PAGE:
A monograph is sensu stricto a work of a certain length on a single subject by (ideally) a single author. The Oxford English Dictionary gives us its origin in botany and zoology: “A separate treatise on a single species, genus, or larger group of plants or animals. Later more widely: a detailed written study of a single specialized topic (distinguished from general studies in which the topic is dealt with as part of a wider subject).” The monograph is the way academics (especially in the humanities) communicate with one another.

The publishing of them has been a problem pretty much all my working life. The academic community can’t live without monographs, but academic publishers can hardly afford to live with them. By definition specialized, most monographs can expect only a small sale. Small in this context may mean as few as 300 life-time though there are obviously going to be monographs which do better, aspiring eventually to classic status and becoming required reading to students. E. E. Evans-Pritchard’s The Nuer (1940) is a case in point. A specialized study of a pastoral people (caught up now in the middle of the South Sudan conflict), it came to be regarded as a type of its kind and is still selling in paperback to social anthropology undergraduates around the world. Given that the content is quite likely to be complex, with tables, quotation, notes, diagrams, lots of subheadings and often lots of special sorts, monographs are more expensive to bring to press than a novel of the same size. The double whammy of expensive preparation and short run means that the unit cost is going to be high. So a monograph of a certain size might cost $90 retail, while a similar novel might be selling for $27.95. The higher the price the lower the sale, but with most monographs the opposite just doesn’t apply. If there are 300 people in the world working on the Dyirbal language then printing 3,000 copies and offering a monograph on the subject at $35 isn’t going to have any effect other than leave you with 2,700 unsold copies on the warehouse shelves, and a significant loss on your books.

Decisions on academic tenure are at least in part driven by the monograph. Tenure committees look for a publishing record, preferably with as prestigious a press as possible, and tend to give such publication preference over journal articles. You can see some logic in this: it clearly takes ability to get a book approved at a top university press: all such books are refereed in a peer-review system before they are accepted for publication. Parenthetically one might note that tenure committees tend to privilege the p-book over the e-book. So without monographs tenure committees are up a gum tree. There’s a slight circularity at work too: many monographs, especially first books, are revised versions of the PhD thesis, which of course is the major tangible product to these academic departments.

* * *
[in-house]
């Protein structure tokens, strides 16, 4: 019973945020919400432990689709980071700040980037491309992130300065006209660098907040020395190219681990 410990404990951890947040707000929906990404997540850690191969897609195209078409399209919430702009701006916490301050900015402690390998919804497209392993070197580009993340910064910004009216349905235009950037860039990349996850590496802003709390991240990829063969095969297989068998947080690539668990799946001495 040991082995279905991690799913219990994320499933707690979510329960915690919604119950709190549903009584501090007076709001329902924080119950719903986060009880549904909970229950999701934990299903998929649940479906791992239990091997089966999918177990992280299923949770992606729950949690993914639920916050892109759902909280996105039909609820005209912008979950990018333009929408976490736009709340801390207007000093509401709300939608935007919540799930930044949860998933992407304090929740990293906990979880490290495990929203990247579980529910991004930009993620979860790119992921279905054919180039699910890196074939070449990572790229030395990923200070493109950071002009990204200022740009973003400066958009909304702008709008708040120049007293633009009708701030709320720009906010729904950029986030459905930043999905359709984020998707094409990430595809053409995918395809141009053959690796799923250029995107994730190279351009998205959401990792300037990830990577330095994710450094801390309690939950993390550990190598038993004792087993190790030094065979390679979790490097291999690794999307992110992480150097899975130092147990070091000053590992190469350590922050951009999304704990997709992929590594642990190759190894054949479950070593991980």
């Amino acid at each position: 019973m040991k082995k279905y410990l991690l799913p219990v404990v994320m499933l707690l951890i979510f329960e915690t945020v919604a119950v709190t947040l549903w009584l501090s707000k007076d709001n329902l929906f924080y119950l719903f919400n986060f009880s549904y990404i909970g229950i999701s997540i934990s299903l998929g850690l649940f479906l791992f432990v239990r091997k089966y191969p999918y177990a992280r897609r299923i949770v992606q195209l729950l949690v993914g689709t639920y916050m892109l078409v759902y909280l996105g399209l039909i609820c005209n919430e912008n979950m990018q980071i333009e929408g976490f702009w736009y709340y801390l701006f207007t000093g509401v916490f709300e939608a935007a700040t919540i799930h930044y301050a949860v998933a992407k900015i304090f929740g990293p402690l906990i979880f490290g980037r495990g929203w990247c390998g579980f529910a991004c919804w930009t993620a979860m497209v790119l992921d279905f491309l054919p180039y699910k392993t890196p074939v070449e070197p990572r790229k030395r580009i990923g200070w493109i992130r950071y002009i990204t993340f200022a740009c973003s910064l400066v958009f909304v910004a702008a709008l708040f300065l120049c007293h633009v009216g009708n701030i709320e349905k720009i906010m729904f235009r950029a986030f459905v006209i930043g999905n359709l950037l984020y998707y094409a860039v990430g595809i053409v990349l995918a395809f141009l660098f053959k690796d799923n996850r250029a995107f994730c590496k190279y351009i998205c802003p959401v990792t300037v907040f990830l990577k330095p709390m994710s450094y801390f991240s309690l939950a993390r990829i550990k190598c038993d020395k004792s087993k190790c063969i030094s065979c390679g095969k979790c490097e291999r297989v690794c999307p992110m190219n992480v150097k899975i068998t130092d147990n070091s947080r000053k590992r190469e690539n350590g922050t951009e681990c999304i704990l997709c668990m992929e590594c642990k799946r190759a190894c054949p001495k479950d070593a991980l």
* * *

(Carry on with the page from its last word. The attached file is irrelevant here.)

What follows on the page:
Now an additional ingredient has been tossed into the pot: over the years politicians have been being dissing the humanities more and more as an unaffordable excess, indulged in by a liberal-driven university system. Get rid of such foolishness, and make all your students read science (preferably applied), economics or business studies, and the world will suddenly become a better place claim these forward thinkers. Following this advice would also make the monograph problem go away; it has become tough to persuade scientists to write monographs. Science advances by experiment and reporting on experiments, usually in the form of a journal article. If you are studying the history of Rome in the first century BC/AD you can hardly run an experiment to see what might have come to pass if Octavian hadn’t prevailed over Mark Anthony. Your thought experiment would fall naturally into a monographic mode rather than a scientific report. The humanities just seems “trivial” to results-oriented politicians. Training young people to read novels, to think about classical Greece, to discuss ethics and generally luxuriate in the decidedly non black-and-white world of not-science just seems to them to be a good way to waste money (and of course to promote liberal values which more and more seem to be regarded as a subtle form of sin). Anyone who wants to do this sort of thing should do it on their weekends after expanding the economy during the week.

Many university presses have received subsidies from charitable foundations to enable them to publish monographs, either singly book-by-book, or more generally as support for a program. Such funding is not easily to be found, and makes considerable time demands on press directors. Here’s news of a collaborative venture which is directed towards solving the problem of the monograph. The Open Library of Humanities is an open access non-profit. I guess the idea is that if we can just take these pesky unprofitable monographs and all agree to turn them into open-access works, all our problems will be solved. But of course open access does have costs, and someone has to cover them. With many open access journals these costs have been passed to the authors who have to get funding to pay for publication as well as their research. Naturally this has proved easier in say biochemical research than in the classics.

In the end it seems obvious that something has to change: either publishers will find some magic bullet subsidizing the cost of producing monographs, or the academic world will decide that criteria different from “publish or perish” can be used to establish the effectiveness of scholars. But it seems unlikely that the monograph will just disappear — at least until the thesis goes too.